Mr. Al Davis was a coach, general manager and owner of the Raiders for nearly 50 years. He left briefly, in 1966, to become the commissioner of the A.F.L., vowing to battle the older N.F.L. for the best players available. That attitude helped lead the N.F.L. to agree to play the A.F.L. in an annual championship game, which became the Super Bowl. In 1970, the leagues played a united schedule, creating the modern N.F.L.
Mr. Davis was a symbol of a franchise that garnered a reputation for outlaw personalities and a kind of counterculture sensibility. The Raiders were the first franchise in the modern era to have a Latino head coach (Tom Flores), a black head coach (Art Shell) and a female chief executive (Amy Trask).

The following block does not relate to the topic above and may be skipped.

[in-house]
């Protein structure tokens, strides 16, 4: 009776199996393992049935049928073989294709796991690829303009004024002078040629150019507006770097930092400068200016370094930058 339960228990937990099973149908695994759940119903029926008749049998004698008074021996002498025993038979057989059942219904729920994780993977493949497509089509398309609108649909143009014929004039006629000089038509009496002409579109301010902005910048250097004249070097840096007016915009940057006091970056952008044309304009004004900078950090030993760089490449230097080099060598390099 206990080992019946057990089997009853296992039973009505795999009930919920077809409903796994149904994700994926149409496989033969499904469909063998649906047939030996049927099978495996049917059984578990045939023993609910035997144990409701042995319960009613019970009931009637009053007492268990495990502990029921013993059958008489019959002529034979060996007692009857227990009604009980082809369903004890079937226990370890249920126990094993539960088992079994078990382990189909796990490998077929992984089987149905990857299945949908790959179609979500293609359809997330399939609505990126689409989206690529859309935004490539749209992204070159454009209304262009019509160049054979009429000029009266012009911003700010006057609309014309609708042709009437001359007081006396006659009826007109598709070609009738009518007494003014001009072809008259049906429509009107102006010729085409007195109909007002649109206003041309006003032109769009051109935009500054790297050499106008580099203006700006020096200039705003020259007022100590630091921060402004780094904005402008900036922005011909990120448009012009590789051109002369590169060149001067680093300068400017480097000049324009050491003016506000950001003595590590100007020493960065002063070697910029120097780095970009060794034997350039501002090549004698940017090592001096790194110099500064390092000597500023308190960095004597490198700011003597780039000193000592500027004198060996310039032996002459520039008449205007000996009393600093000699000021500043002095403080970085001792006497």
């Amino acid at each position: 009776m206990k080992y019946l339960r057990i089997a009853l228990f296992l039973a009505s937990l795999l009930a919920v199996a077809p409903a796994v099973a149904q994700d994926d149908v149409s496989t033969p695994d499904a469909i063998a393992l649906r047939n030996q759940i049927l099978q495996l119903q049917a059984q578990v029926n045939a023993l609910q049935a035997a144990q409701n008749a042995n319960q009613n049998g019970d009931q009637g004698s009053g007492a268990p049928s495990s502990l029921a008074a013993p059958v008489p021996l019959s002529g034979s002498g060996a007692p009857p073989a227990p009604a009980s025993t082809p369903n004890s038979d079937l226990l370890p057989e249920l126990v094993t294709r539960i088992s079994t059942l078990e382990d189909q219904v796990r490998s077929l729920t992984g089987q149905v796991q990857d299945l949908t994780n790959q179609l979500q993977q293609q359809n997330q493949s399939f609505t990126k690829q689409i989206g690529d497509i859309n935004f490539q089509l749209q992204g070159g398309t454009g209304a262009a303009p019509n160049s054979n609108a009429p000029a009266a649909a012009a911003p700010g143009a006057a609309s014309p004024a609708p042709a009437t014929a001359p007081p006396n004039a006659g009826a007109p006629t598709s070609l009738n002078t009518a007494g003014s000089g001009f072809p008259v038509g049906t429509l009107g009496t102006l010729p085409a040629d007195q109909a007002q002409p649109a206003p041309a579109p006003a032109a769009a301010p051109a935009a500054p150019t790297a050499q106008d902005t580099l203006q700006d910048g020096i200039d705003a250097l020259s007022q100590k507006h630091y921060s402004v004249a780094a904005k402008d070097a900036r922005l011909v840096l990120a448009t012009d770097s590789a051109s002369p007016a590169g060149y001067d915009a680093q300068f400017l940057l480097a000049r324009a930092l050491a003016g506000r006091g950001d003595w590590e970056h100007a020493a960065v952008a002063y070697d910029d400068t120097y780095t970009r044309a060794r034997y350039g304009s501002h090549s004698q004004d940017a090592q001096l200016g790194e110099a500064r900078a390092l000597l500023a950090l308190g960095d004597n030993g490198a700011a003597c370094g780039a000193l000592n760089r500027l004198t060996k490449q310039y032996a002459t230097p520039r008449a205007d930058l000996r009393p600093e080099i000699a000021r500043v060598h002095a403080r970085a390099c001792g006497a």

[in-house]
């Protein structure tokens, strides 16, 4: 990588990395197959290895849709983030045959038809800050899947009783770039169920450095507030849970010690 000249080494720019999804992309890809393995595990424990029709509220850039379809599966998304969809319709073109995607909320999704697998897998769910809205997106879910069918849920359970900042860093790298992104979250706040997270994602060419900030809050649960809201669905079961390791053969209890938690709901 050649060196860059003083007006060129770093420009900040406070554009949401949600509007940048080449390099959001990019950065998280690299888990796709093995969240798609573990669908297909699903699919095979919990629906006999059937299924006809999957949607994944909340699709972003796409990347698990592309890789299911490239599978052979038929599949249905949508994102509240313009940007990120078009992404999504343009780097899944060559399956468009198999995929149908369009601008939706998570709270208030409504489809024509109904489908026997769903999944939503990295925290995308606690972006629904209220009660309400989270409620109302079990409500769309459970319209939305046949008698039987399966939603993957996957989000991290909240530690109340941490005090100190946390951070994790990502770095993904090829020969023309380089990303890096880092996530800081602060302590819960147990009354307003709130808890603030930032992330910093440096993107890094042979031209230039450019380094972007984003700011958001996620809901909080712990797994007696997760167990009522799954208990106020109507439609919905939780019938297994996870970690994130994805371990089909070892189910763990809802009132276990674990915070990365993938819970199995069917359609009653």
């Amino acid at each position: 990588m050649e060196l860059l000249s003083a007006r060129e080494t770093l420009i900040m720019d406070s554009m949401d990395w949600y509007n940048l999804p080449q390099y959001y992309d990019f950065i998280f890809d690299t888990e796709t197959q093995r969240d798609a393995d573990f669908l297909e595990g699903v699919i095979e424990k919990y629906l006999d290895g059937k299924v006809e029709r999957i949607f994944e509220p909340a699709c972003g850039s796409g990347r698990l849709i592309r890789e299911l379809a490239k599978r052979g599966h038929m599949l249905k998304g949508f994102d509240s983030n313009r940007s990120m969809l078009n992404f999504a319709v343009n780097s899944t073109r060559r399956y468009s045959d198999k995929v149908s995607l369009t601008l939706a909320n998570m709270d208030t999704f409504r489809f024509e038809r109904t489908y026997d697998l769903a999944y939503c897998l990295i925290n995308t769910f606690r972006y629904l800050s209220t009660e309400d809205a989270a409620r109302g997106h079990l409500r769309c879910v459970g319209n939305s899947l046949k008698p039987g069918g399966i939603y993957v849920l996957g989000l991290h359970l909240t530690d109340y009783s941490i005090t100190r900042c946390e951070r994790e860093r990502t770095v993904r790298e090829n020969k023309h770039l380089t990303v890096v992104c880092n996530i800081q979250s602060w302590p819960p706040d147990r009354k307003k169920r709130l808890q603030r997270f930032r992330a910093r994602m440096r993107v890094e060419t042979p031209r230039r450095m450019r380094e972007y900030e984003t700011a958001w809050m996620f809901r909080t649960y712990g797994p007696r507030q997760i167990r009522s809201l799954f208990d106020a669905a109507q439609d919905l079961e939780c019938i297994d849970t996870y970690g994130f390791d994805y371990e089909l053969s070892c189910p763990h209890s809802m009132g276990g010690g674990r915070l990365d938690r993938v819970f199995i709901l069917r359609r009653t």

He was also one of a dwindling number of N.F.L. owners whose riches came primarily from the business of football. There were no hedge funds or shipping companies in Mr. Davis’s background. He simply ran the Raiders — the team appeared in five Super Bowls under his ownership, winning three — and his business model could, for all intents and purposes, be summed up by the phrase that became his franchise’s motto: “Just win, baby!”
So, thank Mr. Al Davis for your contribution. Bye-bye Mr. Davis. May God Bless you!!!